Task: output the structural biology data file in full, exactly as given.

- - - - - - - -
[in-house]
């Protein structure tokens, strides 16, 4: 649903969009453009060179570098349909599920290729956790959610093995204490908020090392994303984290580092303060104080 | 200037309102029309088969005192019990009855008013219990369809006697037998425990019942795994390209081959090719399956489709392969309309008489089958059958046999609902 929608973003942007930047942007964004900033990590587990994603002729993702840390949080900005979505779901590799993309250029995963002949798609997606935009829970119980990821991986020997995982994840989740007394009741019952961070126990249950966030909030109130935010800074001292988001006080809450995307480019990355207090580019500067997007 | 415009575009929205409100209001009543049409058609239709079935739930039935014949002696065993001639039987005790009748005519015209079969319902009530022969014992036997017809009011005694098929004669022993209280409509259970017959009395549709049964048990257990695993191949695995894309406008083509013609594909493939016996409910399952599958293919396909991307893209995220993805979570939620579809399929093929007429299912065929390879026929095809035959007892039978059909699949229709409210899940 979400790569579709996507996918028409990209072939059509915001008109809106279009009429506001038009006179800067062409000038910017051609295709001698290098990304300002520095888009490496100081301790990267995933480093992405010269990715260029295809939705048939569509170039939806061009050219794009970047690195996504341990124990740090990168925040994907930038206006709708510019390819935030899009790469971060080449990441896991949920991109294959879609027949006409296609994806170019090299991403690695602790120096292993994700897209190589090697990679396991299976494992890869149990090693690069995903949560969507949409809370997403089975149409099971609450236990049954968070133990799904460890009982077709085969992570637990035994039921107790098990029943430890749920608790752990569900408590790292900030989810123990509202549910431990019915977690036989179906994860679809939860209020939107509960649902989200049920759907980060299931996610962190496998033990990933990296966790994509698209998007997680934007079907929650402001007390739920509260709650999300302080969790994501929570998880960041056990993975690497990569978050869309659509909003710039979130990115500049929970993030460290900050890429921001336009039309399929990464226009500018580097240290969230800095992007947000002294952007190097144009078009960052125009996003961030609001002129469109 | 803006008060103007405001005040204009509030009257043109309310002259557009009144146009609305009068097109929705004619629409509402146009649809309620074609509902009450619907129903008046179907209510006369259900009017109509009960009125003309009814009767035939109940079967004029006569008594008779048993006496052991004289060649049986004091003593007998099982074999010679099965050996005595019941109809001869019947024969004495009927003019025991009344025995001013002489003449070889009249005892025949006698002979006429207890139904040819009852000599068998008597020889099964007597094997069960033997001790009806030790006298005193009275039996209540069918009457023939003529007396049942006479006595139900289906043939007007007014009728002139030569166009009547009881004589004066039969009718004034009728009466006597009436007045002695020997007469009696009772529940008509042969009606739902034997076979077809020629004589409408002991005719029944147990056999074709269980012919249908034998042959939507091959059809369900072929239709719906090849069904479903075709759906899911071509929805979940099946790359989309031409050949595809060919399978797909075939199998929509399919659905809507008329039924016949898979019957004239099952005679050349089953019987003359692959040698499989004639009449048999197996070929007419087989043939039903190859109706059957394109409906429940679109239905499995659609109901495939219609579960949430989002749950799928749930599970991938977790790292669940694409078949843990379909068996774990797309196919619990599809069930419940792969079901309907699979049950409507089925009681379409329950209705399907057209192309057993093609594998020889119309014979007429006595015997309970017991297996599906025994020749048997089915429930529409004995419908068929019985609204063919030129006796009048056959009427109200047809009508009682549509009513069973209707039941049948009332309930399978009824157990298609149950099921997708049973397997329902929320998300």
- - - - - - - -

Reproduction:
[in-house]
């Protein structure tokens, strides 16, 4: 649903969009453009060179570098349909599920290729956790959610093995204490908020090392994303984290580092303060104080 | 200037309102029309088969005192019990009855008013219990369809006697037998425990019942795994390209081959090719399956489709392969309309008489089958059958046999609902 929608973003942007930047942007964004900033990590587990994603002729993702840390949080900005979505779901590799993309250029995963002949798609997606935009829970119980990821991986020997995982994840989740007394009741019952961070126990249950966030909030109130935010800074001292988001006080809450995307480019990355207090580019500067997007 | 415009575009929205409100209001009543049409058609239709079935739930039935014949002696065993001639039987005790009748005519015209079969319902009530022969014992036997017809009011005694098929004669022993209280409509259970017959009395549709049964048990257990695993191949695995894309406008083509013609594909493939016996409910399952599958293919396909991307893209995220993805979570939620579809399929093929007429299912065929390879026929095809035959007892039978059909699949229709409210899940 979400790569579709996507996918028409990209072939059509915001008109809106279009009429506001038009006179800067062409000038910017051609295709001698290098990304300002520095888009490496100081301790990267995933480093992405010269990715260029295809939705048939569509170039939806061009050219794009970047690195996504341990124990740090990168925040994907930038206006709708510019390819935030899009790469971060080449990441896991949920991109294959879609027949006409296609994806170019090299991403690695602790120096292993994700897209190589090697990679396991299976494992890869149990090693690069995903949560969507949409809370997403089975149409099971609450236990049954968070133990799904460890009982077709085969992570637990035994039921107790098990029943430890749920608790752990569900408590790292900030989810123990509202549910431990019915977690036989179906994860679809939860209020939107509960649902989200049920759907980060299931996610962190496998033990990933990296966790994509698209998007997680934007079907929650402001007390739920509260709650999300302080969790994501929570998880960041056990993975690497990569978050869309659509909003710039979130990115500049929970993030460290900050890429921001336009039309399929990464226009500018580097240290969230800095992007947000002294952007190097144009078009960052125009996003961030609001002129469109 | 803006008060103007405001005040204009509030009257043109309310002259557009009144146009609305009068097109929705004619629409509402146009649809309620074609509902009450619907129903008046179907209510006369259900009017109509009960009125003309009814009767035939109940079967004029006569008594008779048993006496052991004289060649049986004091003593007998099982074999010679099965050996005595019941109809001869019947024969004495009927003019025991009344025995001013002489003449070889009249005892025949006698002979006429207890139904040819009852000599068998008597020889099964007597094997069960033997001790009806030790006298005193009275039996209540069918009457023939003529007396049942006479006595139900289906043939007007007014009728002139030569166009009547009881004589004066039969009718004034009728009466006597009436007045002695020997007469009696009772529940008509042969009606739902034997076979077809020629004589409408002991005719029944147990056999074709269980012919249908034998042959939507091959059809369900072929239709719906090849069904479903075709759906899911071509929805979940099946790359989309031409050949595809060919399978797909075939199998929509399919659905809507008329039924016949898979019957004239099952005679050349089953019987003359692959040698499989004639009449048999197996070929007419087989043939039903190859109706059957394109409906429940679109239905499995659609109901495939219609579960949430989002749950799928749930599970991938977790790292669940694409078949843990379909068996774990797309196919619990599809069930419940792969079901309907699979049950409507089925009681379409329950209705399907057209192309057993093609594998020889119309014979007429006595015997309970017991297996599906025994020749048997089915429930529409004995419908068929019985609204063919030129006796009048056959009427109200047809009508009682549509009513069973209707039941049948009332309930399978009824157990298609149950099921997708049973397997329902929320998300």